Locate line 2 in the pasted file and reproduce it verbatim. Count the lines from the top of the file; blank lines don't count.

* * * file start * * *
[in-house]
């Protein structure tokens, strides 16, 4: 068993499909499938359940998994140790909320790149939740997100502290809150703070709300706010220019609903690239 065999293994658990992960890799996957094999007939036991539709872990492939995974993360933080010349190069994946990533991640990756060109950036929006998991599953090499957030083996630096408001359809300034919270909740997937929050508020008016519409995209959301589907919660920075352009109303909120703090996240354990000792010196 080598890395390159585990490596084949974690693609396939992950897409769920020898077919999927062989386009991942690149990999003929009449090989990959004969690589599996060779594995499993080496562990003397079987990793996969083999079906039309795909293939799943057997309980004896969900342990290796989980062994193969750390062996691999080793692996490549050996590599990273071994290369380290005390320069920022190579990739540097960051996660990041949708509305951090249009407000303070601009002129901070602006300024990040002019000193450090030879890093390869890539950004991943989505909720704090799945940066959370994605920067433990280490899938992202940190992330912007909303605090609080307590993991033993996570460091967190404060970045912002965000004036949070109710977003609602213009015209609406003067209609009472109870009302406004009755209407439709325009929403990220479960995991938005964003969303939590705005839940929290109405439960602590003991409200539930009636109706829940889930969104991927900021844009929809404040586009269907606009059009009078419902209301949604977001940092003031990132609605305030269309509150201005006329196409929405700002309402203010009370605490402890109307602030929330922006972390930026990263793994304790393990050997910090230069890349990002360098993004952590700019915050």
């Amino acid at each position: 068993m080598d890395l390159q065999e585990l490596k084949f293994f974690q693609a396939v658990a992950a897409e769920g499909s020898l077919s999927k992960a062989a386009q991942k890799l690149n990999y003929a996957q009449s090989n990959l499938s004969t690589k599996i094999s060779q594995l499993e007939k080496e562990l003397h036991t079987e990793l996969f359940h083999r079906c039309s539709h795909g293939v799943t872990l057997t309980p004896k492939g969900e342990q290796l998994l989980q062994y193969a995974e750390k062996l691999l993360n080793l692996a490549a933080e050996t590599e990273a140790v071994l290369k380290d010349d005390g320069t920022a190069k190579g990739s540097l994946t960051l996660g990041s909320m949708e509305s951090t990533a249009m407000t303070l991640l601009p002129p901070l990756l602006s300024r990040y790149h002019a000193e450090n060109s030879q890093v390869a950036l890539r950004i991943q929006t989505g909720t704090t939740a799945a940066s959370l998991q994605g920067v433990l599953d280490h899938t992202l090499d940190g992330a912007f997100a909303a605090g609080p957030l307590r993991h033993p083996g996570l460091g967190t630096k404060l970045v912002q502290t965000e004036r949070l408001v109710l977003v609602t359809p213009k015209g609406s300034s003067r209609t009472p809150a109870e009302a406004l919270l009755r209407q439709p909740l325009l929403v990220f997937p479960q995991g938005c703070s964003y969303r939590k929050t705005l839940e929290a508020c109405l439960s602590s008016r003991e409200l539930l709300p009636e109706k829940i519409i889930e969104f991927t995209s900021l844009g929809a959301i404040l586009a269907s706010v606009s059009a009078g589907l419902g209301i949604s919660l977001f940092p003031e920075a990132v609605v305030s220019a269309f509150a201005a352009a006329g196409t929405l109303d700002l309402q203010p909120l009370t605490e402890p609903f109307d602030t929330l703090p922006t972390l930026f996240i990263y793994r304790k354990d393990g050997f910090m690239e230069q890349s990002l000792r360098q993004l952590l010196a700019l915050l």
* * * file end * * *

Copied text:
């Protein structure tokens, strides 16, 4: 068993499909499938359940998994140790909320790149939740997100502290809150703070709300706010220019609903690239 065999293994658990992960890799996957094999007939036991539709872990492939995974993360933080010349190069994946990533991640990756060109950036929006998991599953090499957030083996630096408001359809300034919270909740997937929050508020008016519409995209959301589907919660920075352009109303909120703090996240354990000792010196 080598890395390159585990490596084949974690693609396939992950897409769920020898077919999927062989386009991942690149990999003929009449090989990959004969690589599996060779594995499993080496562990003397079987990793996969083999079906039309795909293939799943057997309980004896969900342990290796989980062994193969750390062996691999080793692996490549050996590599990273071994290369380290005390320069920022190579990739540097960051996660990041949708509305951090249009407000303070601009002129901070602006300024990040002019000193450090030879890093390869890539950004991943989505909720704090799945940066959370994605920067433990280490899938992202940190992330912007909303605090609080307590993991033993996570460091967190404060970045912002965000004036949070109710977003609602213009015209609406003067209609009472109870009302406004009755209407439709325009929403990220479960995991938005964003969303939590705005839940929290109405439960602590003991409200539930009636109706829940889930969104991927900021844009929809404040586009269907606009059009009078419902209301949604977001940092003031990132609605305030269309509150201005006329196409929405700002309402203010009370605490402890109307602030929330922006972390930026990263793994304790393990050997910090230069890349990002360098993004952590700019915050």